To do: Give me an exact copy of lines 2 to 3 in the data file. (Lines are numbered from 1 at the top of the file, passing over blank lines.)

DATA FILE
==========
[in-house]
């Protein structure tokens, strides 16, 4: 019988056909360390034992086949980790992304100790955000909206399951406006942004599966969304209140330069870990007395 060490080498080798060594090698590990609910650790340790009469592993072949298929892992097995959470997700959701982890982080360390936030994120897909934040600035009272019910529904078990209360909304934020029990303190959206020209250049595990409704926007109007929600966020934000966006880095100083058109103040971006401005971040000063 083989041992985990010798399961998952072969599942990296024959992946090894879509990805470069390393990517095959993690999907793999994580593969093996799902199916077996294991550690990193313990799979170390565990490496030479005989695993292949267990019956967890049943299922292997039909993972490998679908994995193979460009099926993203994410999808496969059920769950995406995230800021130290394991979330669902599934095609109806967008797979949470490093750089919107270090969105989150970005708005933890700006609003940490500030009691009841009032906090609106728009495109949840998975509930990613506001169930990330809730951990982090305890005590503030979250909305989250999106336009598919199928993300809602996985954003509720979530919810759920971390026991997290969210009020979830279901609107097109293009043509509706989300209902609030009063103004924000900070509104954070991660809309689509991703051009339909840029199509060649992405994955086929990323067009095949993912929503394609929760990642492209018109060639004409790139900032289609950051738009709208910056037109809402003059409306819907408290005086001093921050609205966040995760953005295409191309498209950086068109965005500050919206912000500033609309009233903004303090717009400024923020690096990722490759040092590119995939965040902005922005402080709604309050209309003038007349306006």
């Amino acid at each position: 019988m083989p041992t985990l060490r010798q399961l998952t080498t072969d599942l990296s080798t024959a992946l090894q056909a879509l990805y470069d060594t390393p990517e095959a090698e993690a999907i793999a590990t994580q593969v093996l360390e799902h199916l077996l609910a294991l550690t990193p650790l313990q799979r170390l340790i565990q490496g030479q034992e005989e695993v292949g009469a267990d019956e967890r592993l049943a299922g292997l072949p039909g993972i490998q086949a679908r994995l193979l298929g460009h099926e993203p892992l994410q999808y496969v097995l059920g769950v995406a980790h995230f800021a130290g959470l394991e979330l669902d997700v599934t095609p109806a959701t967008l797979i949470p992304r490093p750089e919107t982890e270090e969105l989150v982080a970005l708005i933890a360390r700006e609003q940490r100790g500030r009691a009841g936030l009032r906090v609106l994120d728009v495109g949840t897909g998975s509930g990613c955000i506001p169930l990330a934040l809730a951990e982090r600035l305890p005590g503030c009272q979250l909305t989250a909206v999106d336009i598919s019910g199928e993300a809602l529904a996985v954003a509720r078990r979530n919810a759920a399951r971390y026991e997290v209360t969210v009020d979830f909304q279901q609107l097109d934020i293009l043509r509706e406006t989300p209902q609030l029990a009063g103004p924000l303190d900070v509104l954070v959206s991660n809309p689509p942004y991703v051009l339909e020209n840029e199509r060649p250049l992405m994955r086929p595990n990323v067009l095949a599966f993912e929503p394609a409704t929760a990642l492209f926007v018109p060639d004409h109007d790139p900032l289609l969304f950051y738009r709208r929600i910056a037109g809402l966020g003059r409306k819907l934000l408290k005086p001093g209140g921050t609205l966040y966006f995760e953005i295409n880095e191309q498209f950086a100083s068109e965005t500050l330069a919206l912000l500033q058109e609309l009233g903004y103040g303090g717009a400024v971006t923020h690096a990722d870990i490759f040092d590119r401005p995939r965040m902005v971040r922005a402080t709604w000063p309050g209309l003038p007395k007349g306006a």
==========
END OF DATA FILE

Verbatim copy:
């Protein structure tokens, strides 16, 4: 019988056909360390034992086949980790992304100790955000909206399951406006942004599966969304209140330069870990007395 060490080498080798060594090698590990609910650790340790009469592993072949298929892992097995959470997700959701982890982080360390936030994120897909934040600035009272019910529904078990209360909304934020029990303190959206020209250049595990409704926007109007929600966020934000966006880095100083058109103040971006401005971040000063 083989041992985990010798399961998952072969599942990296024959992946090894879509990805470069390393990517095959993690999907793999994580593969093996799902199916077996294991550690990193313990799979170390565990490496030479005989695993292949267990019956967890049943299922292997039909993972490998679908994995193979460009099926993203994410999808496969059920769950995406995230800021130290394991979330669902599934095609109806967008797979949470490093750089919107270090969105989150970005708005933890700006609003940490500030009691009841009032906090609106728009495109949840998975509930990613506001169930990330809730951990982090305890005590503030979250909305989250999106336009598919199928993300809602996985954003509720979530919810759920971390026991997290969210009020979830279901609107097109293009043509509706989300209902609030009063103004924000900070509104954070991660809309689509991703051009339909840029199509060649992405994955086929990323067009095949993912929503394609929760990642492209018109060639004409790139900032289609950051738009709208910056037109809402003059409306819907408290005086001093921050609205966040995760953005295409191309498209950086068109965005500050919206912000500033609309009233903004303090717009400024923020690096990722490759040092590119995939965040902005922005402080709604309050209309003038007349306006």
């Amino acid at each position: 019988m083989p041992t985990l060490r010798q399961l998952t080498t072969d599942l990296s080798t024959a992946l090894q056909a879509l990805y470069d060594t390393p990517e095959a090698e993690a999907i793999a590990t994580q593969v093996l360390e799902h199916l077996l609910a294991l550690t990193p650790l313990q799979r170390l340790i565990q490496g030479q034992e005989e695993v292949g009469a267990d019956e967890r592993l049943a299922g292997l072949p039909g993972i490998q086949a679908r994995l193979l298929g460009h099926e993203p892992l994410q999808y496969v097995l059920g769950v995406a980790h995230f800021a130290g959470l394991e979330l669902d997700v599934t095609p109806a959701t967008l797979i949470p992304r490093p750089e919107t982890e270090e969105l989150v982080a970005l708005i933890a360390r700006e609003q940490r100790g500030r009691a009841g936030l009032r906090v609106l994120d728009v495109g949840t897909g998975s509930g990613c955000i506001p169930l990330a934040l809730a951990e982090r600035l305890p005590g503030c009272q979250l909305t989250a909206v999106d336009i598919s019910g199928e993300a809602l529904a996985v954003a509720r078990r979530n919810a759920a399951r971390y026991e997290v209360t969210v009020d979830f909304q279901q609107l097109d934020i293009l043509r509706e406006t989300p209902q609030l029990a009063g103004p924000l303190d900070v509104l954070v959206s991660n809309p689509p942004y991703v051009l339909e020209n840029e199509r060649p250049l992405m994955r086929p595990n990323v067009l095949a599966f993912e929503p394609a409704t929760a990642l492209f926007v018109p060639d004409h109007d790139p900032l289609l969304f950051y738009r709208r929600i910056a037109g809402l966020g003059r409306k819907l934000l408290k005086p001093g209140g921050t609205l966040y966006f995760e953005i295409n880095e191309q498209f950086a100083s068109e965005t500050l330069a919206l912000l500033q058109e609309l009233g903004y103040g303090g717009a400024v971006t923020h690096a990722d870990i490759f040092d590119r401005p995939r965040m902005v971040r922005a402080t709604w000063p309050g209309l003038p007395k007349g306006a």